September 11 should be, for all of us, a day of prayer for peace in this world. It should be a day for quiet remembrance and reflection as we seek to find and live in the ways of peace. We think of Jesus pausing on his way into the holy city of Jerusalem on the day we call Palm Sunday. He wept over the city – not so much for what was about to happen to him, but because the people did not know the things that make for peace (Luke 19:41-42). We suspect he still weeps, looking out over the world we currently inhabit.

September 11 should be a day of prayer for rebuilding and restoring relationships, and for reaching out to find ways to work and live together in this world. It is not a day for burning the holy book of another faith tradition. Tragically one person has garnered headlines for advocating such a thing. There is nothing of Jesus in such an action. In fact, as we recall, there was a time when the disciples wanted to call down fire from heaven on the perceived enemies for refusing to receive Jesus. No, Jesus said; in fact he “rebuked” those who advocated such a means. (Luke 9:51-55). Such an action is not the way of Jesus, nor the way of peace and love.

There was a meeting earlier this week in Washington, DC, of religious leaders of many faith communities. The United Methodist Church and its Council of Bishops was represented by its Executive Secretary, Bishop Neil L. Irons. The members of the group, in a formal statement, said: “We are committed to building a future in which religious differences no longer lead to hostility or division between communities. Rather, we believe that such diversity can serve to enrich our public discourse about the great moral challenges that face our nation and our planet. On the basis of our shared reflection, we insist that no religion should be judged on the words or actions of those who seek to pervert it through acts of violence; that politicians and members of the media are never justified in exploiting religious differences as a wedge to advance political agendas or ideologies... We work together on the basis of deeply held and widely shared values, each supported by the sacred texts of our respective traditions. We acknowledge with gratitude the dialogues between our scholars and religious authorities that have helped us to identify a common understanding of the divine command to love one’s neighbor. Judaism, Christianity and Islam all see an intimate link between faithfulness to God and love of neighbor; a neighbor who in many instances is the stranger in our midst. “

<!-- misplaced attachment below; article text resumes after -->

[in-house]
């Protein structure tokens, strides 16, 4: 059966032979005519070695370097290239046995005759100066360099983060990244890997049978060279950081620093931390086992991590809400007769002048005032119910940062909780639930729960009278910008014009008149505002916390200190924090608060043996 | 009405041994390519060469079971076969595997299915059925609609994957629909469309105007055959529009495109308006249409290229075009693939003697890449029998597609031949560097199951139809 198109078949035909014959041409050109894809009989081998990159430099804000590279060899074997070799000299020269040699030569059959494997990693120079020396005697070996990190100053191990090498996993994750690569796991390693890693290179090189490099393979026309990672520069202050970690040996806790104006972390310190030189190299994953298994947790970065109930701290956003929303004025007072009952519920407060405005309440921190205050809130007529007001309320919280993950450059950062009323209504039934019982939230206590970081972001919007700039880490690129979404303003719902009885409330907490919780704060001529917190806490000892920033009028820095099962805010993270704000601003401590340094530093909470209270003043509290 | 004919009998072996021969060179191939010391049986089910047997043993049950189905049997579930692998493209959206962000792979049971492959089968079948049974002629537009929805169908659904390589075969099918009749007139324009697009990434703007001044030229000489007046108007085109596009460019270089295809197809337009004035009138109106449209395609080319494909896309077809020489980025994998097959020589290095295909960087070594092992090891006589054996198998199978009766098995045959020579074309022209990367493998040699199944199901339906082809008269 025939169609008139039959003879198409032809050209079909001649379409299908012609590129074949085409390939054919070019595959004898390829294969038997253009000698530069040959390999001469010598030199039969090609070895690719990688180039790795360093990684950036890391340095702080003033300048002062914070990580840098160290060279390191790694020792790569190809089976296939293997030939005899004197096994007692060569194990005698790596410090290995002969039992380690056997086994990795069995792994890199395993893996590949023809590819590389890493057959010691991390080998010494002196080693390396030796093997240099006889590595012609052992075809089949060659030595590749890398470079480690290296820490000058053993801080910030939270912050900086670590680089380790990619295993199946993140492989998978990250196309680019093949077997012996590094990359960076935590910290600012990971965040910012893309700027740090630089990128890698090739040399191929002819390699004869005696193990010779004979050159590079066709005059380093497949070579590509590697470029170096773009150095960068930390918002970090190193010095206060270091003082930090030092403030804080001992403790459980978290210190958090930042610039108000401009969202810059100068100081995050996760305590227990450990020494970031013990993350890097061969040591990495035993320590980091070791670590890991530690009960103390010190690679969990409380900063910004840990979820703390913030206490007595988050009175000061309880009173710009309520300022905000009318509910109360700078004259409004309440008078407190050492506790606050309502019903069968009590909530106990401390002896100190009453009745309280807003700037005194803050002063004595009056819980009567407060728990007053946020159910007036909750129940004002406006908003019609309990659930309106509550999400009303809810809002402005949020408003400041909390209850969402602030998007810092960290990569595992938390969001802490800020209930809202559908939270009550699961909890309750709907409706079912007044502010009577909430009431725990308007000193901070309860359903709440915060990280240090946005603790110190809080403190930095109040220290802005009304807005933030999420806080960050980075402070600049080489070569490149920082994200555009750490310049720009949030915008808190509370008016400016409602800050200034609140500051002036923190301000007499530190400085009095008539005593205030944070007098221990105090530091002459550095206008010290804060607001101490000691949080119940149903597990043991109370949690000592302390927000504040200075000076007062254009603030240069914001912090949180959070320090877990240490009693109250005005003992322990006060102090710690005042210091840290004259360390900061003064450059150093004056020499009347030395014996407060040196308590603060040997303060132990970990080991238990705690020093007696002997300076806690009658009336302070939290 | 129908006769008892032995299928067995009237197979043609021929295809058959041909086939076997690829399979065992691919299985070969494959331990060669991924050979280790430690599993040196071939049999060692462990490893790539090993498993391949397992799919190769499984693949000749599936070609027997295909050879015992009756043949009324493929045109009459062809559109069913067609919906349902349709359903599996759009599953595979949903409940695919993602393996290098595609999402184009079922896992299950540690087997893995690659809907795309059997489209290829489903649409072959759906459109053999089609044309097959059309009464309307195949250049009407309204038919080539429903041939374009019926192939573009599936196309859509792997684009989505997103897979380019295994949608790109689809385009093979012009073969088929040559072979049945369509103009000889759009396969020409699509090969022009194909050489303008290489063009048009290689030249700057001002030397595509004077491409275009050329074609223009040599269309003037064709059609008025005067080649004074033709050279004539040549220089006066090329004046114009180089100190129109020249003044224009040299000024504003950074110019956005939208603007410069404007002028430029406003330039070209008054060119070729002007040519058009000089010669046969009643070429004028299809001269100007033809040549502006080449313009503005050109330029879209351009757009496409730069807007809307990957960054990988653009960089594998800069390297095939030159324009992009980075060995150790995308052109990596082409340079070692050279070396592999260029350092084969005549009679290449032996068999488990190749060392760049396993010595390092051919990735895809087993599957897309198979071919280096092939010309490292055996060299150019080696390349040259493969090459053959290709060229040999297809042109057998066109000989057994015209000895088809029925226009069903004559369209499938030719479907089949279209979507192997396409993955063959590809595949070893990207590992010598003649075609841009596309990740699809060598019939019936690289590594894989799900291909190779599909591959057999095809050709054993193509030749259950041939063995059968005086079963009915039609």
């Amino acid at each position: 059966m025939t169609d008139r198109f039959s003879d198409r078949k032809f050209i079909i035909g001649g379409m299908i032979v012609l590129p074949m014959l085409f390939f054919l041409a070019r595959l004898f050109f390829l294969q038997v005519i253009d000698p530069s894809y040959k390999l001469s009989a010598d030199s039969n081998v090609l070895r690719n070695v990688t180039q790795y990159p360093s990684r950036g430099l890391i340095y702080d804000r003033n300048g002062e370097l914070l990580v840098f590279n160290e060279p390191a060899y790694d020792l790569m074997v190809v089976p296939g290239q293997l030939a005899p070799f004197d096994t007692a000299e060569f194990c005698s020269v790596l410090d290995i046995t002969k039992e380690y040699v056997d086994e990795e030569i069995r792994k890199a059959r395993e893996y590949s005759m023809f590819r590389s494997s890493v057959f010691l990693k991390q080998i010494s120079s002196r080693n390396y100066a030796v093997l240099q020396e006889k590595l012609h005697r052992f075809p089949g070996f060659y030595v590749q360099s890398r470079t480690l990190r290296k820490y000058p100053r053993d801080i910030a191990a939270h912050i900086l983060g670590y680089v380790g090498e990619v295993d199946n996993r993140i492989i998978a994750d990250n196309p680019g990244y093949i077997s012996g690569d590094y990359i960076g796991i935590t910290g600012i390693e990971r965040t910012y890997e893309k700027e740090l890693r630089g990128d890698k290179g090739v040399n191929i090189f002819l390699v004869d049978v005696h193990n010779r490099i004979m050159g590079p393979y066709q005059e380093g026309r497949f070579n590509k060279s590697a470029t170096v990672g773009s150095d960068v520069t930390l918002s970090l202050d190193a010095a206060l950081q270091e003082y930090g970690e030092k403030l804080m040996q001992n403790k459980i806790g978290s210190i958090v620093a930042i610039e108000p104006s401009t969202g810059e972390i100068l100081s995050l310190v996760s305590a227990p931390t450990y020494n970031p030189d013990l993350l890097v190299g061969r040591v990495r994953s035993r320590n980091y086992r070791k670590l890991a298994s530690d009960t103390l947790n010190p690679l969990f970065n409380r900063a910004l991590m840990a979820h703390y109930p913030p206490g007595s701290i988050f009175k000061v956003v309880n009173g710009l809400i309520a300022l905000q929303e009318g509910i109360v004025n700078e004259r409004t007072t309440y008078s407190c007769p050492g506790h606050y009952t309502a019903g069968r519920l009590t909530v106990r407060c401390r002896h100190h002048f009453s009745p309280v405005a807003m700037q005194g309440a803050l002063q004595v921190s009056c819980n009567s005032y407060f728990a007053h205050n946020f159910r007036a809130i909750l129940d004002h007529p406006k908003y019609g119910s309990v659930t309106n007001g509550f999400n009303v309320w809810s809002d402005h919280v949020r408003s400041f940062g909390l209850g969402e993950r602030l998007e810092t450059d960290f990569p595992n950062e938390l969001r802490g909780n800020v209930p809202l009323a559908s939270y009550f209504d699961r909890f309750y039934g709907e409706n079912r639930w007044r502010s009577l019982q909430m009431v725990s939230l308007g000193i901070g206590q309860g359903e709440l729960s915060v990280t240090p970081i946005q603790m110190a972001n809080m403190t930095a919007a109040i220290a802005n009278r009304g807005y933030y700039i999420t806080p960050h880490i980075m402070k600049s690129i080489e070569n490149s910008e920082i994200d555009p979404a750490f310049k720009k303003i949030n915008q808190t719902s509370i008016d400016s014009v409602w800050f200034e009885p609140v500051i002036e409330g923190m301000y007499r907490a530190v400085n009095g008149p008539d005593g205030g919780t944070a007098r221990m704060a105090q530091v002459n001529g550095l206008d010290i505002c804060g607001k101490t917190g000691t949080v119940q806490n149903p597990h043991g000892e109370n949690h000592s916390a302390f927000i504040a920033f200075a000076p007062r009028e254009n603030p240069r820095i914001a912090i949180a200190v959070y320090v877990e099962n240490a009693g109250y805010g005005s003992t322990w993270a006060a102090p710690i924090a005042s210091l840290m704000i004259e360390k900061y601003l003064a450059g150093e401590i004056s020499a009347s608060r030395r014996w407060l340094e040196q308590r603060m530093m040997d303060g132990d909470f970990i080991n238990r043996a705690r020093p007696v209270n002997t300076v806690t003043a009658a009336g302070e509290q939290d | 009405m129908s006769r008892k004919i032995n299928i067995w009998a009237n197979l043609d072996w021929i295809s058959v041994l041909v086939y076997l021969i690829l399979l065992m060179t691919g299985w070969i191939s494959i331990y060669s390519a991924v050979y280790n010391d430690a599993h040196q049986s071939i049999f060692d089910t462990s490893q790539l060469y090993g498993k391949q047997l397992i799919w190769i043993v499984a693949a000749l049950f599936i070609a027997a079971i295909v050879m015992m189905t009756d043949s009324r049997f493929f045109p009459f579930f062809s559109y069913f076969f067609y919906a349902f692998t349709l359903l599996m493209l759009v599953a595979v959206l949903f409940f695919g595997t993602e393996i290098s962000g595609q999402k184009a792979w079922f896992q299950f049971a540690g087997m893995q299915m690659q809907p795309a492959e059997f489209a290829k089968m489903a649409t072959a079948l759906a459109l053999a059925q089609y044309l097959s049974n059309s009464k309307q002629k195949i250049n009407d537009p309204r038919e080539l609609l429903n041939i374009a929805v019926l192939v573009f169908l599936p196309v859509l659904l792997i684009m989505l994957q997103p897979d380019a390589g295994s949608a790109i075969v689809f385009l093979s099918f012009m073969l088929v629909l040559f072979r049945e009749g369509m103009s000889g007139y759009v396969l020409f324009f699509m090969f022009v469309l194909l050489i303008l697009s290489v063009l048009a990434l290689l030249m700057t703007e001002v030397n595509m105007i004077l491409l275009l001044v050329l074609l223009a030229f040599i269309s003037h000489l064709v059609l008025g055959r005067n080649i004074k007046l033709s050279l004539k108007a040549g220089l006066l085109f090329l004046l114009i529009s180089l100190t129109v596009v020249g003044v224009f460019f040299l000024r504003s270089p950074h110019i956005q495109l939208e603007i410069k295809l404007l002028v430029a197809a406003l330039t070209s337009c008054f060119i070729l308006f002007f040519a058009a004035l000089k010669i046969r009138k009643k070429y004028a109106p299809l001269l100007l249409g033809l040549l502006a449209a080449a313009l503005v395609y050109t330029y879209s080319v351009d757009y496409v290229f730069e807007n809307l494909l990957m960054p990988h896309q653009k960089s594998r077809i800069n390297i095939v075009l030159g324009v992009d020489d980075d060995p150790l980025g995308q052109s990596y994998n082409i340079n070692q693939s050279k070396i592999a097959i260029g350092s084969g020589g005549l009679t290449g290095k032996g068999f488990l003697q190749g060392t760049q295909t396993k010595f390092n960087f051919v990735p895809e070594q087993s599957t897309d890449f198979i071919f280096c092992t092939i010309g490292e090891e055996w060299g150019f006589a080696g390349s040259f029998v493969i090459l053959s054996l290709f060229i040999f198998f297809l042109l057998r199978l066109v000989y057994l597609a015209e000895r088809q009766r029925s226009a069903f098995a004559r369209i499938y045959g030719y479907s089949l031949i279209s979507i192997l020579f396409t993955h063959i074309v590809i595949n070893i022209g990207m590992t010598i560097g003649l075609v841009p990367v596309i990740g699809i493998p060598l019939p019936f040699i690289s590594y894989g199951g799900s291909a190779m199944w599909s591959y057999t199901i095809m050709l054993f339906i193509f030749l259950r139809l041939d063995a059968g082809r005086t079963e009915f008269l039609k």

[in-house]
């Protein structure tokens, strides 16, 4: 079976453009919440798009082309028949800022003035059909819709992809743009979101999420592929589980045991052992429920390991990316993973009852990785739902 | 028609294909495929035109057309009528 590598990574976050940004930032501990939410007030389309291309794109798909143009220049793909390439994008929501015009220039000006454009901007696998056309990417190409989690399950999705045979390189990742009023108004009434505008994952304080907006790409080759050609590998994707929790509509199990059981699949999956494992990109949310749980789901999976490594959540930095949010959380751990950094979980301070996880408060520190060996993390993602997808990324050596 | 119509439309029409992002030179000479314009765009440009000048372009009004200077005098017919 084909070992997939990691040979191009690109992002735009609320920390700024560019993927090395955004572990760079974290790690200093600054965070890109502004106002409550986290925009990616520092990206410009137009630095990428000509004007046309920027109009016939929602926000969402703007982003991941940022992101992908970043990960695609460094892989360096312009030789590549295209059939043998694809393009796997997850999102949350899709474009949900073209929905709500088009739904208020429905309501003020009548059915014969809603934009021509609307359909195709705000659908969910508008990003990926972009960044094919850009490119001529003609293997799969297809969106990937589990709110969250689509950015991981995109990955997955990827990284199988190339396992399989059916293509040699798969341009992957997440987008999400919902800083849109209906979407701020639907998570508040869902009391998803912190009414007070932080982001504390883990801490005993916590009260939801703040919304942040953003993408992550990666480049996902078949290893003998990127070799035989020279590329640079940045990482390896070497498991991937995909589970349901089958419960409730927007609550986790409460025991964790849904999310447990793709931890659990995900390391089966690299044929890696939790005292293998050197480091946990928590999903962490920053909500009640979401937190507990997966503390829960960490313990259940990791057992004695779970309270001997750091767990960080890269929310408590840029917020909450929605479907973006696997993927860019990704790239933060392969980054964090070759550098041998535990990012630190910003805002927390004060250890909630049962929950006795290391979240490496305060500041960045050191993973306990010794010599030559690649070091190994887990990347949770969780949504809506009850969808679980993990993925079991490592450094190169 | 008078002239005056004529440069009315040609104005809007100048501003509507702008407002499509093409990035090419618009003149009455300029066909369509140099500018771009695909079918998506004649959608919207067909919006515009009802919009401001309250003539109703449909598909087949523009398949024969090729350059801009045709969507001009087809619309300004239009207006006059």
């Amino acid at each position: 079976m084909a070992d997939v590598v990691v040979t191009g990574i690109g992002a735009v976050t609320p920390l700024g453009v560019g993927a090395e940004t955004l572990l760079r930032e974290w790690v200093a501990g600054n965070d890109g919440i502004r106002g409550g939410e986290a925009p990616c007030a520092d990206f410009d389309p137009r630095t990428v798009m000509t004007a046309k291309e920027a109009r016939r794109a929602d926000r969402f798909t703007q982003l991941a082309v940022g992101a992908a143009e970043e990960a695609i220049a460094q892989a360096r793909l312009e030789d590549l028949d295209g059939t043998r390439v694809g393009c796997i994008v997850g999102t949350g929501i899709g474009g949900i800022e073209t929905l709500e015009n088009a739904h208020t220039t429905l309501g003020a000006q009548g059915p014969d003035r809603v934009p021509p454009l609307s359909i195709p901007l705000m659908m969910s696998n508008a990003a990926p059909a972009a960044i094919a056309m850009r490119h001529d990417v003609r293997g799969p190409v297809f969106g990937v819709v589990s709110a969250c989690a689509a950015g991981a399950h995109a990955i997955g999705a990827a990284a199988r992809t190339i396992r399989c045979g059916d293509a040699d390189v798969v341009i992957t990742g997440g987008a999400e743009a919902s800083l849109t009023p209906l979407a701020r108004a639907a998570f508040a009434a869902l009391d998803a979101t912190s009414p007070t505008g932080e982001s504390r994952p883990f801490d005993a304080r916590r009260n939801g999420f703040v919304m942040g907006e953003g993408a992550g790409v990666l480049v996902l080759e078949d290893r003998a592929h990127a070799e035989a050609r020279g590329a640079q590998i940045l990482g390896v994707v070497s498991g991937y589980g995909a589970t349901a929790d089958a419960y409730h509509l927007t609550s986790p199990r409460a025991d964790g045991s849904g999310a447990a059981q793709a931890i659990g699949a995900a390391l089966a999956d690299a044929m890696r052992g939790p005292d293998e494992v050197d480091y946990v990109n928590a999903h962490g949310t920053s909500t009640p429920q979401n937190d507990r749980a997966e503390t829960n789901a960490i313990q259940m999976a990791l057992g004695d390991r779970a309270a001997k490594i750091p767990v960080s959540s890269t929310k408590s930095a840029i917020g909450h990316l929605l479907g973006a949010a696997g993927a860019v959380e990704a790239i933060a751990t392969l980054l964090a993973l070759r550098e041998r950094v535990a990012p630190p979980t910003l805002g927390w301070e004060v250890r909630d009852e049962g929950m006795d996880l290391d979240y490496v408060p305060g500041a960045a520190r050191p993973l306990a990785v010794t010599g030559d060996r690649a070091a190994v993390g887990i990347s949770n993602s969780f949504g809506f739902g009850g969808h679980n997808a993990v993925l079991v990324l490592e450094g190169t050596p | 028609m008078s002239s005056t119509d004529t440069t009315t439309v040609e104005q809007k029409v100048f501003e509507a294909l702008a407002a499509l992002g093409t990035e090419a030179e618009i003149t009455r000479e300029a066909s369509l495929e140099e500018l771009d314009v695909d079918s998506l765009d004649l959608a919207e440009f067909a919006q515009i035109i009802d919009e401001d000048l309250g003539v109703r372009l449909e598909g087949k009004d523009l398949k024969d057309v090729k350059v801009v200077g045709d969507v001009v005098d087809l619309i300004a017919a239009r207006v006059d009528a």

“We are convinced that spiritual leaders representing the various faiths in the United States have a moral responsibility to stand together and to denounce categorically derision, misinformation or outright bigotry directed against any religious group in this country. Silence is not an option. Only by taking this stand, can spiritual leaders fulfill the highest calling of our respective faiths, and thereby help to create a safer and stronger America for all of our people.” **
We urge all of us to approach the remembrance of September 11 in prayer and hope for peace; and in resolving to do everything we can individually and collectively to live the way of Jesus. It is our prayer that this weekend be filled with prayers and not the fires of hatred and irrational rage.

Bishop Larry M. Goodpaster
President, Council of Bishops

Bishop Neil L. Irons
Executive Secretary, Council of Bishops

A full statement from the interfaith group can be found here.

In addition, the Mass Council of Churches has a petition called "To Bigotry, No Sanction. To Persecution, No Assistance" calling for an end to the anti-Islamic rhetoric currently being used. I invite you to sign it as you are called. Currently there are more than 2500 signatories, I am #147.

Thursday, September 9, 2010

Country Music

I'm not a big fan of most of the stuff that is being called country music these days, and spend most of my time listening to "classic country." As Linda hears what her students are listening to she will bring in different songs for them to hear. Last night she asked me what song or artist I would recommend if people wanted to know what classic country sounded like.

My first question was how she was defining classic country, to which she responded that it was however I wanted it to be defined. That didn’t really narrow it down, but the answer was easy. I would start with Hank Williams (the original, not Jr or the III) and then Patsy Cline.

Hank Williams – Lovesick Blues, Your Cheatin Heart, or I’m So Lonesome I Could Cry
Patsy Cline – Crazy, Walkin After Midnight, Back in My Baby’s Arms